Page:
Human-made barriers have disrupted two-thirds of the world’s longest rivers

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31 May

Dams and reservoirs are the leading cause to connectivity loss in rivers globally, according to a recent study published in the scientific journal ‘Nature’.

Damming rivers: study’s alarming findings

A team of 34 international researchers from McGill University, WWF, and other institutions assessed the connectivity status of 12 million kilometers of rivers worldwide, providing the first ever global assessment of the location and extent of the planet’s remaining free-flowing rivers.
The study1 estimates that of the world’s 246 very long rivers (longer than 1,000 kilometres) only 37% remain free-flowing over their entire length.

Today there are roughly 60,000 large dams worldwide, and, worryingly, more than 3,700 hydropower dams are currently planned or under construction. In Europe alone, 25,000 hydropower plants already heavily impact and fragment a large number of river ecosystems.

The report’s findings “should serve as a big wake-up call to EU Member States: It’s time to stop delaying and take urgent action to bring our rivers back to life!”2 , said Andreas Baumüller, Head of Natural Resources at WWF’s European Policy Office. “As WWF, we urge Member States to commit to their legal obligations under EU water legislation, rather than yielding to pressures from unsustainable industry, like hydropower.”

Such warnings are not new: back in July 2018, the EEA State of Water report3 already informed about the hydromorphological pressures on European surface waters, reporting that only 40% of them have reached good ecological status as required by the Water Framework Directive (WFD).

Recently, Living Rivers Europe, a coalition of 5 NGOs, including the EAA, published a paper4 , warning that coal mining, agriculture and hydropower sectors are lobbying European governments for changes to the EU water law. Such changes - if ever put into effect – would weaken the WFD and “ give these sectors the green light to undertake even more destructive activities on rivers and lakes”.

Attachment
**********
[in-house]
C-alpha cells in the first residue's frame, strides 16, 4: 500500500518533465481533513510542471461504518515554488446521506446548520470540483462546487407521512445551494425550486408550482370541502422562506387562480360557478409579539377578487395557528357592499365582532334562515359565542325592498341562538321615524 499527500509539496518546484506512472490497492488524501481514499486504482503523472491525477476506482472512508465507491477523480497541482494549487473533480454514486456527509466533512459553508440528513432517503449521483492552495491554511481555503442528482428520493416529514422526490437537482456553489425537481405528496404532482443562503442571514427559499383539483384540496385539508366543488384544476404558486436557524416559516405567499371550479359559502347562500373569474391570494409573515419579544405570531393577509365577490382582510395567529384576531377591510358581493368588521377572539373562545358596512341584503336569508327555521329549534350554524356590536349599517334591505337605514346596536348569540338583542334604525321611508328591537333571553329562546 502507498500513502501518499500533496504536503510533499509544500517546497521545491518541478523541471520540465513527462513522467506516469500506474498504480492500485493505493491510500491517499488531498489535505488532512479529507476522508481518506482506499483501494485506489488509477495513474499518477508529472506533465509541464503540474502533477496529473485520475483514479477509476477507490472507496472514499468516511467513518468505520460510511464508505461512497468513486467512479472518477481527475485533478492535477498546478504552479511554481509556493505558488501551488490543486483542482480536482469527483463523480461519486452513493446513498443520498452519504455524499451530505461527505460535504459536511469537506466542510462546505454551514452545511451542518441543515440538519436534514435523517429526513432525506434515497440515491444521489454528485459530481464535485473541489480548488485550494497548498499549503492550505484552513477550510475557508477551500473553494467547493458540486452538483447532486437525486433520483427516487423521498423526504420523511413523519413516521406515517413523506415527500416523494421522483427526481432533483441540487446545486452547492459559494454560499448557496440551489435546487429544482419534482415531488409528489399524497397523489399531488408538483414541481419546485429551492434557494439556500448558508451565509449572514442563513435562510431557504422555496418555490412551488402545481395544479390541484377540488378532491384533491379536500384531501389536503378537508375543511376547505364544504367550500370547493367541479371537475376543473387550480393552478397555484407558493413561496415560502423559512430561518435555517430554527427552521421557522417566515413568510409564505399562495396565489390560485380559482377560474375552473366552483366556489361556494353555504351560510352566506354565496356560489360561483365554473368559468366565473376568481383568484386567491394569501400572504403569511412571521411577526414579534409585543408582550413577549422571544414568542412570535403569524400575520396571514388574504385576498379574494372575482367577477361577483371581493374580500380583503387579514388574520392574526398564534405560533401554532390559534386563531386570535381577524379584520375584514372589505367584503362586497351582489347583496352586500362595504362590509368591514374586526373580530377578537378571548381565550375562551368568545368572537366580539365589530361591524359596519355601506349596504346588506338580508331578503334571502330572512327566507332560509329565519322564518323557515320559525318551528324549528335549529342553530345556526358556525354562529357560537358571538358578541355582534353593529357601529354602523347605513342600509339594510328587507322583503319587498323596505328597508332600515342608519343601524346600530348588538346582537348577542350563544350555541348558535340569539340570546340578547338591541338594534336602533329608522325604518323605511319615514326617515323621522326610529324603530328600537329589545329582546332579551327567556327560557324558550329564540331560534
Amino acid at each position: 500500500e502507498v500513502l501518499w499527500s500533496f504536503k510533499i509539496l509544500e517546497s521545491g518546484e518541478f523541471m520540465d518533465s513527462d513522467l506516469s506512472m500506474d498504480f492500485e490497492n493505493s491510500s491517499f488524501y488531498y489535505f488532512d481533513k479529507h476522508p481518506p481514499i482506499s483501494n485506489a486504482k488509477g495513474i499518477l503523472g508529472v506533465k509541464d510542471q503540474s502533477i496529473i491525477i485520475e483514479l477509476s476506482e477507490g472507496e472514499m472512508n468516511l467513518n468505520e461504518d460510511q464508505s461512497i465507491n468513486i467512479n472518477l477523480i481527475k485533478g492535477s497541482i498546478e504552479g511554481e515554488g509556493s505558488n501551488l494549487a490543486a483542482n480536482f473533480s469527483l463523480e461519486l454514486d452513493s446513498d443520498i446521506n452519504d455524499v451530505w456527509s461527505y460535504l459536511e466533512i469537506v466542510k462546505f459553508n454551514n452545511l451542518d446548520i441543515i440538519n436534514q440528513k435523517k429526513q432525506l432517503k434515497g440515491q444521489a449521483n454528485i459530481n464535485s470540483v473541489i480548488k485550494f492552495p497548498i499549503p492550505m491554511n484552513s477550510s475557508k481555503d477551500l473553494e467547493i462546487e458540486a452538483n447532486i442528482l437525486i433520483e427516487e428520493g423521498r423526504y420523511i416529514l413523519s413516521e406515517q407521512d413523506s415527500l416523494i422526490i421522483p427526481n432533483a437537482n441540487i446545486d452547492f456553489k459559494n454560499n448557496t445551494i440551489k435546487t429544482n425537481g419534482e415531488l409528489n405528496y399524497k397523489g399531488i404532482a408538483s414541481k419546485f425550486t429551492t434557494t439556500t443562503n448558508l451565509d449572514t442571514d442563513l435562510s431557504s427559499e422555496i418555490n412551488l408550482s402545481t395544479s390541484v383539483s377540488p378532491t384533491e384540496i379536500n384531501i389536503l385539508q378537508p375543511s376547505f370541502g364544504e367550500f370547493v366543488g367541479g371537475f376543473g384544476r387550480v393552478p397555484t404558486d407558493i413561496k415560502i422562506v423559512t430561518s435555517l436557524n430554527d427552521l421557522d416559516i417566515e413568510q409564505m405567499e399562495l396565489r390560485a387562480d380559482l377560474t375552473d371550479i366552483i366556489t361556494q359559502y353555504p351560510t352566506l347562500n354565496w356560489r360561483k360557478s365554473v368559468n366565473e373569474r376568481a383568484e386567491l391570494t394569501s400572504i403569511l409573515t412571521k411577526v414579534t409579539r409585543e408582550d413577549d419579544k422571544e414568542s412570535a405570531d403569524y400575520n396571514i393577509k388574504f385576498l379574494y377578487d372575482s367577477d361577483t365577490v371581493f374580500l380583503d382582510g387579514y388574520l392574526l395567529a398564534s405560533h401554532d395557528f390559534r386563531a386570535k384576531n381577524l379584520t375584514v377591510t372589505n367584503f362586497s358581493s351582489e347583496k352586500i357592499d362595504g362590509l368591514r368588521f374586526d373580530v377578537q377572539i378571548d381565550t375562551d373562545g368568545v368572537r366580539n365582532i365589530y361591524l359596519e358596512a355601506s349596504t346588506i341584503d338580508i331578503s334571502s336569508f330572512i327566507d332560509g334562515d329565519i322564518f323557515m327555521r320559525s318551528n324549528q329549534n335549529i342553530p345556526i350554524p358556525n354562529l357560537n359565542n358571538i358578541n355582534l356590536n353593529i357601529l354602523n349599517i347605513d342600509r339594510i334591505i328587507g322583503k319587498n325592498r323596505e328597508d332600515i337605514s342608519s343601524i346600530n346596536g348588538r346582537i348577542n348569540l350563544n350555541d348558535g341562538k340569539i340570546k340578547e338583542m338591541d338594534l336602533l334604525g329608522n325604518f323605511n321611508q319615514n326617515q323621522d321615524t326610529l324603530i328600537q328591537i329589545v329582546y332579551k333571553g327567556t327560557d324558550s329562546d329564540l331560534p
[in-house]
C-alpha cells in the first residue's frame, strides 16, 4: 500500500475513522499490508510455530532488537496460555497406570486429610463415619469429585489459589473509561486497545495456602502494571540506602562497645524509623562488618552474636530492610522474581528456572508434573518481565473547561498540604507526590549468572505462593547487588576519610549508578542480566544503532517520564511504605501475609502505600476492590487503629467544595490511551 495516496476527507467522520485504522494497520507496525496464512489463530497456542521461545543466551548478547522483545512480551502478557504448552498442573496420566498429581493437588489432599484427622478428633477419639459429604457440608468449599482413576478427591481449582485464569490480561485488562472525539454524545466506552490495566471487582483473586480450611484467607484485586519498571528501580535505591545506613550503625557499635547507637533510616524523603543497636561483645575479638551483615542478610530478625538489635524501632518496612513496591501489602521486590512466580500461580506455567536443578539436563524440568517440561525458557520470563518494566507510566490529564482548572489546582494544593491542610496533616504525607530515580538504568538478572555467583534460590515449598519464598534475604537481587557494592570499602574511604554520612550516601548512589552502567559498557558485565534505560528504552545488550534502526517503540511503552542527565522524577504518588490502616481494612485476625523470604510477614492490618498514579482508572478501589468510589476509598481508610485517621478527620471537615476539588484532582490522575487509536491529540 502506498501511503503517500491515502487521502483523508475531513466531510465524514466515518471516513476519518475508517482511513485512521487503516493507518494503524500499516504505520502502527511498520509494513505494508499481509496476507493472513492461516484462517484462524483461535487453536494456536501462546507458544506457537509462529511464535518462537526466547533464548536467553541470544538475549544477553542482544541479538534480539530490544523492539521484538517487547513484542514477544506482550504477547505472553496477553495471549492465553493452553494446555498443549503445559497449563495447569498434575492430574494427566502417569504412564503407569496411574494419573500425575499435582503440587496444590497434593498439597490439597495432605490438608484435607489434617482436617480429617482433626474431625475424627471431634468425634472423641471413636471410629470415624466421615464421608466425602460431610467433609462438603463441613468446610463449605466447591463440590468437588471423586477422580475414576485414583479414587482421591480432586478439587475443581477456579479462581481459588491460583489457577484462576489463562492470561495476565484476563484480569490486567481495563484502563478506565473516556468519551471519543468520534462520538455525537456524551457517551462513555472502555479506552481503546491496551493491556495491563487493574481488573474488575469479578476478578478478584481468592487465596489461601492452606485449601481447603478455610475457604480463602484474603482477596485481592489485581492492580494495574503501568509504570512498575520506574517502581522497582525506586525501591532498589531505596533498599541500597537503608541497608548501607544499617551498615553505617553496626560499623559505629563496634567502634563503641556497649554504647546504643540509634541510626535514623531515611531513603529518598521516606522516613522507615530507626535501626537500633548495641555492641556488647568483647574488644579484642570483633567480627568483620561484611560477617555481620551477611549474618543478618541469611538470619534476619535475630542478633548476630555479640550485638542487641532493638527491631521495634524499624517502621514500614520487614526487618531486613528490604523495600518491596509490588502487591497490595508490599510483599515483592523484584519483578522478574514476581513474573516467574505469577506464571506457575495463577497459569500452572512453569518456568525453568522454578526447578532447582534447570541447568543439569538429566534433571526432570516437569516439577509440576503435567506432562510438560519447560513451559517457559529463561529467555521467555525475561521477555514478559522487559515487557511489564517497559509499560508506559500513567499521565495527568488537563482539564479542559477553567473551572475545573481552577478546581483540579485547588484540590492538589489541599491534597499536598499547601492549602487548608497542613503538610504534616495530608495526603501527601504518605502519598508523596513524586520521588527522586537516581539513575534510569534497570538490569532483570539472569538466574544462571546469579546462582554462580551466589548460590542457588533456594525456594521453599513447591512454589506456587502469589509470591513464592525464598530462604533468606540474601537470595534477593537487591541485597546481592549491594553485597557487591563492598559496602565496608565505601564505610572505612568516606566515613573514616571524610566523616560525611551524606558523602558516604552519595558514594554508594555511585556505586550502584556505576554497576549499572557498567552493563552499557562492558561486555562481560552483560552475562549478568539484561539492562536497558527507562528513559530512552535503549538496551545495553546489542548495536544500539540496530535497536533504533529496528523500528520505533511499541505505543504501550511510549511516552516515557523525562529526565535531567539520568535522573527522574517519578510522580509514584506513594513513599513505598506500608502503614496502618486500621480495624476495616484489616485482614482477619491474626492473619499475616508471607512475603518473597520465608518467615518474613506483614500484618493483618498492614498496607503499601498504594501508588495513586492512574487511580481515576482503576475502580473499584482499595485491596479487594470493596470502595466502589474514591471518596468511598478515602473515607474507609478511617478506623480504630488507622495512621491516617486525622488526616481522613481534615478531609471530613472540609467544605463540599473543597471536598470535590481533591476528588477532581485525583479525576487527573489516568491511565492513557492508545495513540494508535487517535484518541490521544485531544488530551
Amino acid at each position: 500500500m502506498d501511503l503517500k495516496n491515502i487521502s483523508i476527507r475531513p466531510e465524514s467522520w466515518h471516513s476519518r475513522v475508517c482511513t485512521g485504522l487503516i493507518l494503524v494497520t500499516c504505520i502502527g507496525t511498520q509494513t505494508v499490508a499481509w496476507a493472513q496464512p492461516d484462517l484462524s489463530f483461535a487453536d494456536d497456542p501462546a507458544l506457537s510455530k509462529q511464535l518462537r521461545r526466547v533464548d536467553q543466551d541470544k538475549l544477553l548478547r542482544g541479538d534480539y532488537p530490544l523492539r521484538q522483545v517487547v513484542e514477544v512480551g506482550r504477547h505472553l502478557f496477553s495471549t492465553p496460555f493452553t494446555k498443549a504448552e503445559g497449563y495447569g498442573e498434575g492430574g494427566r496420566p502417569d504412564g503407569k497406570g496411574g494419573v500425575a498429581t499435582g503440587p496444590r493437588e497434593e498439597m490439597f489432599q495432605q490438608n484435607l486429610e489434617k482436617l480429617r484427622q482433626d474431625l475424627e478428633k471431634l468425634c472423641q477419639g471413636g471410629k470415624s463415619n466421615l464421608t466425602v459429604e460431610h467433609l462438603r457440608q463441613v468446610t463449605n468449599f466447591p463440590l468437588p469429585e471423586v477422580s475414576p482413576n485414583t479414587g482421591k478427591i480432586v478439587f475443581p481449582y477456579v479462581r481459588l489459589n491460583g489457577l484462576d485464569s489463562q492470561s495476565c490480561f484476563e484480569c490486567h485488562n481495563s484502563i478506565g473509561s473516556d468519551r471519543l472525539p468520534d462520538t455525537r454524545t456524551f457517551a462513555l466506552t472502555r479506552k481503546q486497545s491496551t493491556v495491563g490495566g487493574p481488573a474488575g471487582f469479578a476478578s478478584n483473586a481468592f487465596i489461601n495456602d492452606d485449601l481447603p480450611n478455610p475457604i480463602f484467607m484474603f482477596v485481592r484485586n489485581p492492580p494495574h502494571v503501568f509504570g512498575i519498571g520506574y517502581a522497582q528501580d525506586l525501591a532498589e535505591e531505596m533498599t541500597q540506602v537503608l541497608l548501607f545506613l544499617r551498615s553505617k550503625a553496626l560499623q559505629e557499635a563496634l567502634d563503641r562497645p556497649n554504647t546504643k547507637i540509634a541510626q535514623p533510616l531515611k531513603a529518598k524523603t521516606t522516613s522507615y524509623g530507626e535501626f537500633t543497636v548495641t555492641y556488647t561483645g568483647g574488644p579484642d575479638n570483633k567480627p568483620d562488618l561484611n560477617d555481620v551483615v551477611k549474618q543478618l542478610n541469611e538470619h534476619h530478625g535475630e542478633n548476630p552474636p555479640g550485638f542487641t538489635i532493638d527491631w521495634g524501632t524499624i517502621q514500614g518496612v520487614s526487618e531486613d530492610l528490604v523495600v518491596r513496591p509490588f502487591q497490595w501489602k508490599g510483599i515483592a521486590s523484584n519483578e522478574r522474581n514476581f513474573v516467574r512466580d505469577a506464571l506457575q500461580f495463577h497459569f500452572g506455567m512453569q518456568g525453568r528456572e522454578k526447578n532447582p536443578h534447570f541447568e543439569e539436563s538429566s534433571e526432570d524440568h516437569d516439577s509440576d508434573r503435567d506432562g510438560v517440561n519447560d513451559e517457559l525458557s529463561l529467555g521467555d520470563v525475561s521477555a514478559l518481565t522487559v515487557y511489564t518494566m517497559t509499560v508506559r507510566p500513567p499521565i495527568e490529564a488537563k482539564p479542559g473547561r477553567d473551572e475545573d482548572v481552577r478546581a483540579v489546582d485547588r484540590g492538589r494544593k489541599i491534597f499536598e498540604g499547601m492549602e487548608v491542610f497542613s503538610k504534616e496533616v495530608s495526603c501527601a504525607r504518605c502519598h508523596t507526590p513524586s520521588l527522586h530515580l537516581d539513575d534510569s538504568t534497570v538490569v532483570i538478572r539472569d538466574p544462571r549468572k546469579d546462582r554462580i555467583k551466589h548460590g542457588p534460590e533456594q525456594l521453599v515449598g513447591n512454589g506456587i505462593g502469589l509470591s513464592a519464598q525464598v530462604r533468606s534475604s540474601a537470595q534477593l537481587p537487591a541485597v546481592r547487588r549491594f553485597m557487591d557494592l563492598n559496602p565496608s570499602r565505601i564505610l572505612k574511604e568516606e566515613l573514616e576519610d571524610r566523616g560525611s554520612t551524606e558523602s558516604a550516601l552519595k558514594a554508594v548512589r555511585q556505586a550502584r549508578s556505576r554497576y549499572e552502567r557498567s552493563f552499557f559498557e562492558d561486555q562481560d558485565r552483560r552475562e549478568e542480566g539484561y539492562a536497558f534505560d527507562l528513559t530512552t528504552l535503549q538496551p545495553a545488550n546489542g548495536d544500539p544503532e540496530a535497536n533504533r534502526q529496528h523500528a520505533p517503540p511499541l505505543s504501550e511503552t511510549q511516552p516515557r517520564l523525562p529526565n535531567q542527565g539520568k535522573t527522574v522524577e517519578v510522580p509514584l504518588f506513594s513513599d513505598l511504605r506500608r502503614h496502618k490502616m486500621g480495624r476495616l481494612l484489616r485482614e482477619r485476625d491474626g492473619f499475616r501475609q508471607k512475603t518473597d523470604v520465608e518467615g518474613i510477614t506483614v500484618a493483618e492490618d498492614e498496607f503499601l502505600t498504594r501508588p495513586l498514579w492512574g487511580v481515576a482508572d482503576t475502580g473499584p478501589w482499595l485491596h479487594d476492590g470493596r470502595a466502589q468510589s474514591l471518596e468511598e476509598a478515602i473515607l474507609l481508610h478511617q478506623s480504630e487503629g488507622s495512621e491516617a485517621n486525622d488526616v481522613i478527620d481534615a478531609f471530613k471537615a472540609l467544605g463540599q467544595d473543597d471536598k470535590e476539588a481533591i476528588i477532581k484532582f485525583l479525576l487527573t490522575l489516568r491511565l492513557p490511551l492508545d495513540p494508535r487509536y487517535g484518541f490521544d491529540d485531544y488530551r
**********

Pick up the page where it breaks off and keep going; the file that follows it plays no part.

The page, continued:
Also, the biodiversity loss is high on all agendas thanks to a recently published landmark UN report5, which warns that one million species are at risk of extinction. EAA and EFTTA keep urging EU countries to commit to their legal obligations under the WFD to protect and restore freshwater ecosystems, including the removal or mitigation of man-made barriers, which negatively affect river connectivity, fish migration and biodiversity at large. 

Very reassuring news is coming from the German government, which confirmed at the Informal Environmental Council meeting held last week in Bucharest that it will not support changes to the EU’s water legislation6. Hopefully, other EU countries will soon follow Germany’s example. 

Read our position on Small Scale Hydropower here:
https://www.eaa-europe.org/positions/small-scale-hydropower-2013.html

Read the report and presentations from the event “How green is hydropower?” here:
www.eaa-europe.org/european-parliament-forum/ep-recfishing-forum-events/10-november-2015-hydropower-event.html 

2WWF, New study in Nature: Just one-third of the world’s longest rivers remain free-flowing, 9 May: www.wwf.eu/?uNewsID=346762
3European Environmental Agency (EEA), State of Water report, July 2018 : 
www.eea.europa.eu/publications/state-of-water
4Living Rivers Europe, Weakening the EU water law: industry’s wish list, May 2019: http://d2ouvy59p0dg6k.cloudfront.net/downloads/industry_wish_list_w.pdf
5National Geographic, One million species at risk of extinction, UN report warns, May 2019 : 
https://www.nationalgeographic.com/environment/2019/05/ipbes-un-biodiversity-report-warns-one-million-species-at-risk/
6EEB, Has Germany opened the floodgates of support for EU water law?, May 2019 
https://meta.eeb.org/2019/05/23/has-germany-opened-the-floodgates-of-support-for-eu-water-law/




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